Last Weekend’s Art Opening

March 8th, 2018

Here are some pictures from my art reception in Portland last weekend!

Here I am (on the far right) giving my artist talk.

Cedar Lee artist talk at Portland OR art exhibit opening "Keep the Wonder" at WHUUF Gallery

Cedar Lee artist talk at Portland OR art exhibit opening “Keep the Wonder” at WHUUF Gallery

I shared my artist statements for the various collections of work on display, talked about the common threads uniting all my past work, and took questions from the audience.

Cedar Lee artist talk at Portland OR art exhibit opening "Keep the Wonder" at WHUUF Gallery

Cedar Lee artist talk at Portland OR art exhibit opening “Keep the Wonder” at WHUUF Gallery

We had a great turnout, with folks coming and going throughout the evening.

Cedar Lee artist Portland OR art exhibit opening "Keep the Wonder" at WHUUF Gallery

Cedar Lee artist Portland OR art exhibit opening “Keep the Wonder” at WHUUF Gallery

Cedar Lee artist Portland OR art exhibit opening "Keep the Wonder" at WHUUF Gallery

Cedar Lee artist Portland OR art exhibit opening “Keep the Wonder” at WHUUF Gallery

Cedar Lee artist Portland OR art exhibit opening "Keep the Wonder" at WHUUF Gallery

Cedar Lee artist Portland OR art exhibit opening “Keep the Wonder” at WHUUF Gallery

Cedar Lee artist Portland OR art exhibit opening "Keep the Wonder" at WHUUF Gallery

Cedar Lee artist Portland OR art exhibit opening “Keep the Wonder” at WHUUF Gallery

This inviting table of snacks was demolished by the end of the evening.

Cedar Lee artist Portland OR art exhibit opening "Keep the Wonder" at WHUUF Gallery

Cedar Lee artist Portland OR art exhibit opening “Keep the Wonder” at WHUUF Gallery

Cedar Lee artist Portland OR art exhibit opening "Keep the Wonder" at WHUUF Gallery

Cedar Lee artist Portland OR art exhibit opening “Keep the Wonder” at WHUUF Gallery

And I was delighted to share my artwork with friends in person!

Cedar Lee artist Portland OR art exhibit opening "Keep the Wonder" at WHUUF Gallery

Cedar Lee artist Portland OR art exhibit opening “Keep the Wonder” at WHUUF Gallery

Some may know I am active in the Portland contra dance community. A large group of my dance friends showed up, which was wonderful!

Cedar Lee artist Portland OR art exhibit opening "Keep the Wonder" at WHUUF Gallery

Cedar Lee artist Portland OR art exhibit opening “Keep the Wonder” at WHUUF Gallery

There were still quite a few stragglers at the end of the evening when it was time to go home.

Cedar Lee artist Portland OR art exhibit opening "Keep the Wonder" at WHUUF Gallery

Cedar Lee artist Portland OR art exhibit opening “Keep the Wonder” at WHUUF Gallery

On the whole, it was a special and joyful event.

Thanks to all who came, as well as all who couldn’t be there in person but were in spirit! If you haven’t yet, make sure to subscribe to my monthly newsletter for future updates about my art.

Reception This Friday: Cedar Lee Show “Keep the Wonder”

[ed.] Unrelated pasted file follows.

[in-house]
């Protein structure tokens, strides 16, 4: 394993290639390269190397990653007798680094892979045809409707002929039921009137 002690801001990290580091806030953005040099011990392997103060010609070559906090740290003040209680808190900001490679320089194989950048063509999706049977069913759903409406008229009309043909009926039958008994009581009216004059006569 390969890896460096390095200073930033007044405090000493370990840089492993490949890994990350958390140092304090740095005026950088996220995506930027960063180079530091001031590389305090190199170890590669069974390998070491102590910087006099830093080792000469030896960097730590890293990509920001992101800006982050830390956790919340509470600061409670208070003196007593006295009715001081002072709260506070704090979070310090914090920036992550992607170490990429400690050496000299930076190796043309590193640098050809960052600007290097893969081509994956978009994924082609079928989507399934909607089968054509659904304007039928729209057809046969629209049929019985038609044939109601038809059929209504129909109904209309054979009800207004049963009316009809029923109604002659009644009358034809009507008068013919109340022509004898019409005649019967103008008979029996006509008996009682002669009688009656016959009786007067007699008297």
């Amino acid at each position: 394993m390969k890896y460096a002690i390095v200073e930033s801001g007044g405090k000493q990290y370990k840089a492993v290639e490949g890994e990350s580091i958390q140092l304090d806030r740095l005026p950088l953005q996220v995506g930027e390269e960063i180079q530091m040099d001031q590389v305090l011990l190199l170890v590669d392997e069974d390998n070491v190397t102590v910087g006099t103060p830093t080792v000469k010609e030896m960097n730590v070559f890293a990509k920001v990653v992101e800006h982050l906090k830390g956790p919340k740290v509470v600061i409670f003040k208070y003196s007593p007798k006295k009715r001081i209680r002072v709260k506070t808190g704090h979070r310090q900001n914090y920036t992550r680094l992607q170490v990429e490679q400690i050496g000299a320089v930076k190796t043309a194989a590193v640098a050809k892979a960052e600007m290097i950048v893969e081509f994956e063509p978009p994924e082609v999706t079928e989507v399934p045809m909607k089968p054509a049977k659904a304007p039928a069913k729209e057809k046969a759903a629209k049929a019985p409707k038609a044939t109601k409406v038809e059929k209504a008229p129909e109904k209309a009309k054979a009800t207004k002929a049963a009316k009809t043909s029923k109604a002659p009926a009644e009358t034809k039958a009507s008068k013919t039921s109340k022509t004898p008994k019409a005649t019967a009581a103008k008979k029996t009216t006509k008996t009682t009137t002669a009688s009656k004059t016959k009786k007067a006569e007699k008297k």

February 27th, 2018

Over the weekend, I installed my solo show “Keep the Wonder” at West Hills Unitarian Universalist Fellowship in Southwest Portland.

Here’s me (2nd from right) with the gallery team after we’d worked together to hang the show:

Cedar Lee art installation at WHUUF Gallery in Portland, OR

Cedar Lee art installation at WHUUF Gallery in Portland, OR

This exhibition features a variety of themes I’ve explored in my work: the Tree of Life series, the Eclipse series, a few of my older works from my Cosmic Dance series, and a few pieces from the Lotus series.

Unfortunately, my current focus in the studio, the Looking Up series, is not included in this exhibition, but there will be plenty of future opportunities to see those paintings over the next year!

Cedar Lee art installation at WHUUF Gallery in Portland, OR

Cedar Lee art installation at WHUUF Gallery in Portland, OR

It’s the first time my work has been shown in the sanctuary of a church, and I like the large open room with high ceilings, and the way my bold, colorful paintings transformed the space.

Cedar Lee art installation at WHUUF Gallery in Portland, OR

Cedar Lee art installation at WHUUF Gallery in Portland, OR

The address is: 8470 SW Oleson Rd. Portland, OR 97223

Cedar Lee art installation at WHUUF Gallery in Portland, OR

Cedar Lee art installation at WHUUF Gallery in Portland, OR

The show will be up for 2 months for the congregation to enjoy during services.

Cedar Lee art installation at WHUUF Gallery in Portland, OR

Cedar Lee art installation at WHUUF Gallery in Portland, OR

If you are in the Portland area, I’d love for you to come by and see me at my reception this Friday, March 2nd, 6-9 pm.

Cedar Lee art installation at WHUUF Gallery in Portland, OR

Cedar Lee art installation at WHUUF Gallery in Portland, OR

I will be there to talk about my thoughts, inspirations, and methods in making my artwork.

Cedar Lee art installation at WHUUF Gallery in Portland, OR

Cedar Lee art installation at WHUUF Gallery in Portland, OR

Refreshments will be served.

Cedar Lee art installation at WHUUF Gallery in Portland, OR

Cedar Lee art installation at WHUUF Gallery in Portland, OR

This is the first time my recent Eclipse paintings will be exhibited in Portland since they came down from my solo show in Kentucky that celebrated the total solar eclipse last summer!

Cedar Lee art installation at WHUUF Gallery in Portland, OR

Cedar Lee art installation at WHUUF Gallery in Portland, OR